Operation Devon (1943)

Operation Devon was the codeword given to a British Commando raid during the Second World War. The operation an amphibious landing at Termoli on the Adriatic coast of Italy was carried out on 3 October 1943 by elements of the 2nd Special Service Brigade, No. 2 Commando and No. 40 (Royal Marine) Commando.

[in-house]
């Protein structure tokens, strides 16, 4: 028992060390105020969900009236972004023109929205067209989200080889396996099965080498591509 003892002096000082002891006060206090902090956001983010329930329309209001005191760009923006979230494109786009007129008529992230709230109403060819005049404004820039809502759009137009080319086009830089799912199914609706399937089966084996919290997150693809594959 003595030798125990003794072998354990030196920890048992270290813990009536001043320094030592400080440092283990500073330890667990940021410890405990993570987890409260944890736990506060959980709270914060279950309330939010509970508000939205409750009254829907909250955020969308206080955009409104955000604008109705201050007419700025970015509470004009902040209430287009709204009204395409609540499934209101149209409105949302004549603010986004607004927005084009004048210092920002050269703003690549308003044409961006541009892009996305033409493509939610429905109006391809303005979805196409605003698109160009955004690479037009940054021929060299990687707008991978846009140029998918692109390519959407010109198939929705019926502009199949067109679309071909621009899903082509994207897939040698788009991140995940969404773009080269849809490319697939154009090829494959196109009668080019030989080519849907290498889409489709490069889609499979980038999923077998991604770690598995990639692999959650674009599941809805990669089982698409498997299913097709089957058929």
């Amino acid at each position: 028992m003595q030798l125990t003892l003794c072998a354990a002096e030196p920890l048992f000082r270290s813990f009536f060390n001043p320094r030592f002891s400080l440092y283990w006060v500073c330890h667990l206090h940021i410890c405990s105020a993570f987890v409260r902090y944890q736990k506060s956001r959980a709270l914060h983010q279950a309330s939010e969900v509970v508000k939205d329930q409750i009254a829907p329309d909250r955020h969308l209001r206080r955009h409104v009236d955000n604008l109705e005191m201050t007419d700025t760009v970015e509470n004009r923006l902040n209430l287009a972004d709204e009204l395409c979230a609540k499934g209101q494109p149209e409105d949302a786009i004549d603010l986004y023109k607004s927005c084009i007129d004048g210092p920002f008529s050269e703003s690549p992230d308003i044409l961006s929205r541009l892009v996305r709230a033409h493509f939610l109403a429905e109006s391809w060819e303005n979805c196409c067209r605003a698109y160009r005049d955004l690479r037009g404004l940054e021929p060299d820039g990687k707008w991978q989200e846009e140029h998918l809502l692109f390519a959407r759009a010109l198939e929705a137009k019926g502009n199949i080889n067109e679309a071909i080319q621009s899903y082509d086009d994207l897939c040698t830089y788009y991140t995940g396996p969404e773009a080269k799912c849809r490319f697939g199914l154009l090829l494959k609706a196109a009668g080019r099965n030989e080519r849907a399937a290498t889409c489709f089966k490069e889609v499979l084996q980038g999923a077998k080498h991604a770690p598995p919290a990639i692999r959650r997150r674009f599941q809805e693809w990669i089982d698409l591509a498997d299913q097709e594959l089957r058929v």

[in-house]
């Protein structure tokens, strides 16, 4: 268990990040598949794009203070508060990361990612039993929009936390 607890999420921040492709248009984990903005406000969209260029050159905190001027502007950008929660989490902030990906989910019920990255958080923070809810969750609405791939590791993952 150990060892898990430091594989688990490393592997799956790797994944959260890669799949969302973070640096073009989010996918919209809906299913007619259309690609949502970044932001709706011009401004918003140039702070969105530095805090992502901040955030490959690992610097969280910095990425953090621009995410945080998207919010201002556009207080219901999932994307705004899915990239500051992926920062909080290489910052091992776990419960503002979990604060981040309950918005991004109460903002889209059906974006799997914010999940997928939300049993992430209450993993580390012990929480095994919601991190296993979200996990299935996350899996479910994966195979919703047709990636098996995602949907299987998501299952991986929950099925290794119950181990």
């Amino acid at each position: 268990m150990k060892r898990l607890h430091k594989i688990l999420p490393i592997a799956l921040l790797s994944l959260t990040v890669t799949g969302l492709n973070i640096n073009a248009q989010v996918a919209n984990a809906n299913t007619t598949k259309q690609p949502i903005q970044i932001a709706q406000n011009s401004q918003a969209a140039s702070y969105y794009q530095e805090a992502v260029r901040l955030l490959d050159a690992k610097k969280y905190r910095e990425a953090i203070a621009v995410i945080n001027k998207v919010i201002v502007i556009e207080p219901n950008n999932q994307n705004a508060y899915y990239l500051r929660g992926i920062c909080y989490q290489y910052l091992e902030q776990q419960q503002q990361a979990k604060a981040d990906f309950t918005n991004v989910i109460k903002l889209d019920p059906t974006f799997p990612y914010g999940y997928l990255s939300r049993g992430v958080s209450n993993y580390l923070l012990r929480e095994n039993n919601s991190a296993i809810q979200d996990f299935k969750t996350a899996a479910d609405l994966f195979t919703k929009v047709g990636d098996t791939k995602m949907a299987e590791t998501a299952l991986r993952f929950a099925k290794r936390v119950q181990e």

In the early hours of 3 October 1943, Nos 2 and 40 (Royal Marine) Commandos elements of the Special Raiding Squadron landed behind the German lines under cover of darkness at Termoli, a seaport town on the Adriatic coast, north of the Bifurno River, 40 Commando penetrated well into the town before the Germans were alerted and brisk close-quarter fighting with German parachute troops ensued. By 08:00 hours, 40 Commando had captured the town and controlled the approaches. So complete was the surprise that German vehicles and motor cyclists still drove into a Commando ambush position until noon. The Germans counter attacked in strength and 2 Commando with 40 Commando, the Special Raiding Squadron and some reinforcements from the 78th Division, held off repeated and heavy infantry and armoured counter-attacks by the 26th Panzer Division until eventually the 8th Army linked up with them on 6 October. The operation was an outstanding success. They had overcome all attempts, by a force vastly superior in numbers and armament, to dislodge them and in so doing, won a valuable harbour; they caused the enemy to withdraw from the natural defence line on the Bifurno and denied them the use of the important lateral road from Naples, thereby forcing them to retreat further northwards.

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